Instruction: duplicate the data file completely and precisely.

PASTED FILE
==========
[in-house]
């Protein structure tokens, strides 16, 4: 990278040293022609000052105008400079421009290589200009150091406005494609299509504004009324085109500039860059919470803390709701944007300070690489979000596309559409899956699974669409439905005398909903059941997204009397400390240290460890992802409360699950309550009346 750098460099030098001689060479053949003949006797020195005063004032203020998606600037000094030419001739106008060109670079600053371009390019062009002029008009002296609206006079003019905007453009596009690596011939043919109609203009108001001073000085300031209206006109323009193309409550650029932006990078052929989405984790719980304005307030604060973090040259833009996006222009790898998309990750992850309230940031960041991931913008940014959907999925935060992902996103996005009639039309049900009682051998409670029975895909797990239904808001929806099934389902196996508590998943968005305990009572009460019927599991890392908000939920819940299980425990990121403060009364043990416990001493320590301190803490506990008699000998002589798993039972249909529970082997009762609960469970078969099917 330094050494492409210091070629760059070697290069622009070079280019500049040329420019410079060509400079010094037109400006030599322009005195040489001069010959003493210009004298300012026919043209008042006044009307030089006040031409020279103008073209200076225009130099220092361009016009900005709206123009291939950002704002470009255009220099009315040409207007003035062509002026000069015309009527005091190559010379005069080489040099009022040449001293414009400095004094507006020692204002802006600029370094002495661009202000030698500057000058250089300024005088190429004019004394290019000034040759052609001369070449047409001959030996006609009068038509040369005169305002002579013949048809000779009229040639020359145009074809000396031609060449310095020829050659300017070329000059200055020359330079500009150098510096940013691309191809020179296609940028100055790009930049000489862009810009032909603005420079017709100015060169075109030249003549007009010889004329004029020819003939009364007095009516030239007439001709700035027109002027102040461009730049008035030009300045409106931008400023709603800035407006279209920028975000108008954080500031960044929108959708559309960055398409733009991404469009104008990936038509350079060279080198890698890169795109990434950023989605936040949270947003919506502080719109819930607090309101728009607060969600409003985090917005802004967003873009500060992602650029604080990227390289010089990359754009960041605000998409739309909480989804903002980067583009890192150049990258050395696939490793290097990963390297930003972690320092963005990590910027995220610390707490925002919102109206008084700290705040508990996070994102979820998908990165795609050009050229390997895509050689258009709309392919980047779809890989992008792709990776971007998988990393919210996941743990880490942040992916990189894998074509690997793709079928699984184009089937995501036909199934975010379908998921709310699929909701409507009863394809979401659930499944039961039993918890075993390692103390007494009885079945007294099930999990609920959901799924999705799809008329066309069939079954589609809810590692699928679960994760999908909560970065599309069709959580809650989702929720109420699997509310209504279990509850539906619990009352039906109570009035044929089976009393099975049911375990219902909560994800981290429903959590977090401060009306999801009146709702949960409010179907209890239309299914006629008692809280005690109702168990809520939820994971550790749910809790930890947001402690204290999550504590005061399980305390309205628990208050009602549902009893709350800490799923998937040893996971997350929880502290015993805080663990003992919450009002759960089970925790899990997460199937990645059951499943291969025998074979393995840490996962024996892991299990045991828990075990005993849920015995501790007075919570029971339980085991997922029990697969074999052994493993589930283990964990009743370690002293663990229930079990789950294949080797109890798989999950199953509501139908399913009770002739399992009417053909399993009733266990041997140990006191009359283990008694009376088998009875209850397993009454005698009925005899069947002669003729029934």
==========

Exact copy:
[in-house]
């Protein structure tokens, strides 16, 4: 990278040293022609000052105008400079421009290589200009150091406005494609299509504004009324085109500039860059919470803390709701944007300070690489979000596309559409899956699974669409439905005398909903059941997204009397400390240290460890992802409360699950309550009346 750098460099030098001689060479053949003949006797020195005063004032203020998606600037000094030419001739106008060109670079600053371009390019062009002029008009002296609206006079003019905007453009596009690596011939043919109609203009108001001073000085300031209206006109323009193309409550650029932006990078052929989405984790719980304005307030604060973090040259833009996006222009790898998309990750992850309230940031960041991931913008940014959907999925935060992902996103996005009639039309049900009682051998409670029975895909797990239904808001929806099934389902196996508590998943968005305990009572009460019927599991890392908000939920819940299980425990990121403060009364043990416990001493320590301190803490506990008699000998002589798993039972249909529970082997009762609960469970078969099917 330094050494492409210091070629760059070697290069622009070079280019500049040329420019410079060509400079010094037109400006030599322009005195040489001069010959003493210009004298300012026919043209008042006044009307030089006040031409020279103008073209200076225009130099220092361009016009900005709206123009291939950002704002470009255009220099009315040409207007003035062509002026000069015309009527005091190559010379005069080489040099009022040449001293414009400095004094507006020692204002802006600029370094002495661009202000030698500057000058250089300024005088190429004019004394290019000034040759052609001369070449047409001959030996006609009068038509040369005169305002002579013949048809000779009229040639020359145009074809000396031609060449310095020829050659300017070329000059200055020359330079500009150098510096940013691309191809020179296609940028100055790009930049000489862009810009032909603005420079017709100015060169075109030249003549007009010889004329004029020819003939009364007095009516030239007439001709700035027109002027102040461009730049008035030009300045409106931008400023709603800035407006279209920028975000108008954080500031960044929108959708559309960055398409733009991404469009104008990936038509350079060279080198890698890169795109990434950023989605936040949270947003919506502080719109819930607090309101728009607060969600409003985090917005802004967003873009500060992602650029604080990227390289010089990359754009960041605000998409739309909480989804903002980067583009890192150049990258050395696939490793290097990963390297930003972690320092963005990590910027995220610390707490925002919102109206008084700290705040508990996070994102979820998908990165795609050009050229390997895509050689258009709309392919980047779809890989992008792709990776971007998988990393919210996941743990880490942040992916990189894998074509690997793709079928699984184009089937995501036909199934975010379908998921709310699929909701409507009863394809979401659930499944039961039993918890075993390692103390007494009885079945007294099930999990609920959901799924999705799809008329066309069939079954589609809810590692699928679960994760999908909560970065599309069709959580809650989702929720109420699997509310209504279990509850539906619990009352039906109570009035044929089976009393099975049911375990219902909560994800981290429903959590977090401060009306999801009146709702949960409010179907209890239309299914006629008692809280005690109702168990809520939820994971550790749910809790930890947001402690204290999550504590005061399980305390309205628990208050009602549902009893709350800490799923998937040893996971997350929880502290015993805080663990003992919450009002759960089970925790899990997460199937990645059951499943291969025998074979393995840490996962024996892991299990045991828990075990005993849920015995501790007075919570029971339980085991997922029990697969074999052994493993589930283990964990009743370690002293663990229930079990789950294949080797109890798989999950199953509501139908399913009770002739399992009417053909399993009733266990041997140990006191009359283990008694009376088998009875209850397993009454005698009925005899069947002669003729029934």